Most standard heat pipes are used to transmit heat from one location to another, with very high effective thermal conductivity. In contrast, annular heat pipes, with an internal cavity, are most commonly used to provide a very high degree of isothermality. An annular heat pipe, also known as an Isothermal Furnace Liner (IFL) is shown in Figure 1 and 2. All of the interior surfaces are wicked. Bridge wicks connect the inner and outer cylinders of the heat pipe to allow the fluid to return from the inner to the outer cylinder.
During operation, the annular heat pipe is placed inside an electrically heated oven, in either a horizontal or vertical orientation. Such ovens provide non-uniform heat, both axially and radially. As shown in Figure 3, the heat vaporizes the working fluid in the wick against the outside wall. The vapor travels radially and condenses on the wick against the outside wall (as well as the wick around the thermal wells). The liquid then travels back by capillary action to the outside wick through a series of bridge wicks, and then the cycle repeats.
Most heat pipes are designed to transport large amounts of power with a minimal temperature drop. In contrast, temperature uniformity is more important in IFL applications. Most of the power in a high temperature IFL is radiated from the exterior surfaces, with just enough heat transfer to the interior cylinder to replace heat losses. The IFL temperature in the heat pipe, and on the inner cylinder, is very uniform due to the very high evaporation and condensation heat transfer coefficients. Additional vapor evaporates from the outer cylinder wick where the heat flux is higher, however, the evaporation heat transfer coefficient is so high that the temperature difference is minimized. Similarly, a slightly colder patch on the inside cylinder will receive a higher heat flux until it is at the overall temperature. The expected uniformity inside the heat pipe is on the order of mK.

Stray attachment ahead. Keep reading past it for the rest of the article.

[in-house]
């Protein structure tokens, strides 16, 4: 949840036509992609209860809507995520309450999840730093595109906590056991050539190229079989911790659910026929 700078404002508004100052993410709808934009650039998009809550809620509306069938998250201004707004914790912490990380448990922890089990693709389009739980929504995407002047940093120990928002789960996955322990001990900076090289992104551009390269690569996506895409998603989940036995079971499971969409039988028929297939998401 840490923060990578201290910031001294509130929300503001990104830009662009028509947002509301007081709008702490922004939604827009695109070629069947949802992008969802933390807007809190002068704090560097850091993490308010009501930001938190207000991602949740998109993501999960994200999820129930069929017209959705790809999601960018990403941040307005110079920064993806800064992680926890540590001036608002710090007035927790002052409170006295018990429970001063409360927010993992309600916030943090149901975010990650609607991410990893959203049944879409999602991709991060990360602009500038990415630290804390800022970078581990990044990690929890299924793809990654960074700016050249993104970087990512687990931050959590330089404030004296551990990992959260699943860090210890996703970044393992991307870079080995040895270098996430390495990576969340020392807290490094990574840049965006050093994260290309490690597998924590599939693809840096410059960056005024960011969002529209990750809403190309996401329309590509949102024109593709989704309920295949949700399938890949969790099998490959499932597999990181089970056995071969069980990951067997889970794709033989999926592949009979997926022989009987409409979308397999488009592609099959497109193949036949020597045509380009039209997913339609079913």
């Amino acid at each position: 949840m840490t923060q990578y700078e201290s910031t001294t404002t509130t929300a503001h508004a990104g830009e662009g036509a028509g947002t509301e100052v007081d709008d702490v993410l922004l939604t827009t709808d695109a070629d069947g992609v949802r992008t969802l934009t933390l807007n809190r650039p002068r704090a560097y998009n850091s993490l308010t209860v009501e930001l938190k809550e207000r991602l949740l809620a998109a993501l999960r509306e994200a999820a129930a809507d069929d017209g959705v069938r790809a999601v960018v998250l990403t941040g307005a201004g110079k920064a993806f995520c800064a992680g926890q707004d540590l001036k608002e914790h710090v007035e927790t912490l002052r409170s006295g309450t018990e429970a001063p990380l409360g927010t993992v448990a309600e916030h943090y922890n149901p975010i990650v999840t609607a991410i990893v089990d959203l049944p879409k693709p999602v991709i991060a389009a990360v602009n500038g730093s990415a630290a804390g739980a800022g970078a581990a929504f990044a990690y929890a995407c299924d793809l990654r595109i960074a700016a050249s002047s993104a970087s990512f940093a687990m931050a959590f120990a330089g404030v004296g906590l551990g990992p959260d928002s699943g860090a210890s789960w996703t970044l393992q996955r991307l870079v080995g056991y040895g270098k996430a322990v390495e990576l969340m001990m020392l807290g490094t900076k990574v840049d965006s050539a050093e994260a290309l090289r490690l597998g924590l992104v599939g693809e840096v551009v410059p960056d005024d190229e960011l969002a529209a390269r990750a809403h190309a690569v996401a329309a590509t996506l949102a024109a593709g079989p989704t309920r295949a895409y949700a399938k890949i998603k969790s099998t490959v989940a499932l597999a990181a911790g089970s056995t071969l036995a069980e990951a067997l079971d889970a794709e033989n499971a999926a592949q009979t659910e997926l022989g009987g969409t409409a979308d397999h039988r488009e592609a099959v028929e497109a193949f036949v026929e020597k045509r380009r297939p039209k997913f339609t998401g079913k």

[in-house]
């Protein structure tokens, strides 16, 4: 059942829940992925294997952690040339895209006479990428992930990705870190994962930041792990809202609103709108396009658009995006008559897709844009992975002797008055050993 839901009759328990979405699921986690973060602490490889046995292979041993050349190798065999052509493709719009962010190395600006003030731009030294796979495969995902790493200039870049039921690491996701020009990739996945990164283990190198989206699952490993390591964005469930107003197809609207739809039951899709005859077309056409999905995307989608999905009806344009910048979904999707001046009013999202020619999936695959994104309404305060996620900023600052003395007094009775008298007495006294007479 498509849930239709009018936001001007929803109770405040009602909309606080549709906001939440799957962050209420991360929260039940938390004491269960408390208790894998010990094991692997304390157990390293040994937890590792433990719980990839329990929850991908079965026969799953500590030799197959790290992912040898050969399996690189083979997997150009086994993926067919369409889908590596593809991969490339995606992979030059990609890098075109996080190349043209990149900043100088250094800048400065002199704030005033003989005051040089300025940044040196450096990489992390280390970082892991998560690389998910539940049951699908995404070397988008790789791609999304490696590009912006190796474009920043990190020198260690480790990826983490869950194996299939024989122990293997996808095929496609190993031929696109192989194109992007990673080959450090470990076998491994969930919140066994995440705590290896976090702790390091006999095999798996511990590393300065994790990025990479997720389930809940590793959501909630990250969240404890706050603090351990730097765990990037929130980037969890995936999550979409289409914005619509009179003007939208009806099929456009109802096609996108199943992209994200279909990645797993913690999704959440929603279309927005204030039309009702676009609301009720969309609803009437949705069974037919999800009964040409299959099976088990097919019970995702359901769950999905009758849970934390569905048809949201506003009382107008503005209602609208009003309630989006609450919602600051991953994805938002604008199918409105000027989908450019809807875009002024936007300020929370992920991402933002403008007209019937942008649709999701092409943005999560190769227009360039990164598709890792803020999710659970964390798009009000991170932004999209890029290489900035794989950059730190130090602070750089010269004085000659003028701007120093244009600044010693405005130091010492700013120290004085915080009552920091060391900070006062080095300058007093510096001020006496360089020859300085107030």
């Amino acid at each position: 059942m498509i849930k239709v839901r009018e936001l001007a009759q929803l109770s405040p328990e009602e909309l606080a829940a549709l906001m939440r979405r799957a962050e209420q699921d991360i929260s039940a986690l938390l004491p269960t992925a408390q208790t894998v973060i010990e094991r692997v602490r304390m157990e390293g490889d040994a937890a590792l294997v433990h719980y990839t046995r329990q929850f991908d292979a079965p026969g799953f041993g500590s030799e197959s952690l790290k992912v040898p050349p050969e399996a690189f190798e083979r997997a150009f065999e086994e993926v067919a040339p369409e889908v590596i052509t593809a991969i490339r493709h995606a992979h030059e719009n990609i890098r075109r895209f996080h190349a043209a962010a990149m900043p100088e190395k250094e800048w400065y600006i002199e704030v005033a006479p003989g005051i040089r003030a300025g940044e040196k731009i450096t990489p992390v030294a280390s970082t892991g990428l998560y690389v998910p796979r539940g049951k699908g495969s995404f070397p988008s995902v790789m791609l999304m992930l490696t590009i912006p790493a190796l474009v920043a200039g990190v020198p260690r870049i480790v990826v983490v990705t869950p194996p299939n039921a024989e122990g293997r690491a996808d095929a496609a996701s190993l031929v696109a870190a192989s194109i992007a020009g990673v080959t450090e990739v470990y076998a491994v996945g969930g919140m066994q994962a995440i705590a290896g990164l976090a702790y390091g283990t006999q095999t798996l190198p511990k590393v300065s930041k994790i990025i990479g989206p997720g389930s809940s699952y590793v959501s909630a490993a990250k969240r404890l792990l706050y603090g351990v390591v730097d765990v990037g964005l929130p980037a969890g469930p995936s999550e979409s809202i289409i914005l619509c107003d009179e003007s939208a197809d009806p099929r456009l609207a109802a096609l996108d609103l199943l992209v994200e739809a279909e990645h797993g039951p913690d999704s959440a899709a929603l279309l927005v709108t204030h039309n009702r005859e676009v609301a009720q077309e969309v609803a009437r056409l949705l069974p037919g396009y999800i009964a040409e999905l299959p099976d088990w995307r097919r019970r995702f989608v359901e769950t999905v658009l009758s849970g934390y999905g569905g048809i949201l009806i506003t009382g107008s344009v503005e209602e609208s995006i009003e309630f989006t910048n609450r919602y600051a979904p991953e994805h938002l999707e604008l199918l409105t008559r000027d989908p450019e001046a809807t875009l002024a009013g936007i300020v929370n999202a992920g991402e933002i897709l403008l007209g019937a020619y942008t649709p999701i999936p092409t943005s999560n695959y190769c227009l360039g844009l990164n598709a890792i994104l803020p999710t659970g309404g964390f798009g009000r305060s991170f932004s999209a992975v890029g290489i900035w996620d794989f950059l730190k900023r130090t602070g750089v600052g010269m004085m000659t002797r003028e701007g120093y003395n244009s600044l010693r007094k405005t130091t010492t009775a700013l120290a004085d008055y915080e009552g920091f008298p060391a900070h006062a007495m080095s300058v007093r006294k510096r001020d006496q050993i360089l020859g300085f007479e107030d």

Annular heat pipes are most commonly used in the temperature calibration industry to calibrate primary temperature standards at temperatures up to 1100°C. Thermal wells can be inserted inside the annular heat pipe to directly calibrate equipment, typically with a freeze-point cell; see Figure 2. For calibrating pyrometers, the interior cavity forms an isothermal black body cavity.
When very precise temperature control is also required, the annular heat pipe is incorporated into a Pressure Controlled Heat Pipe. ACT has fabricated a PCHP furnace with dual heat pipes that can operate from 400 to 1100°C, while maintaining better than 3 mK stability. For more information, read our technical paper, A Novel Closed System, Pressure Controlled Heat Pipe Design for High Stability Isothermal Furnace Liner Applications.
Another important application for annular heat pipes is to isothermalize materials processing reactors, for applications such as sintering, annealing, and crystal growing.
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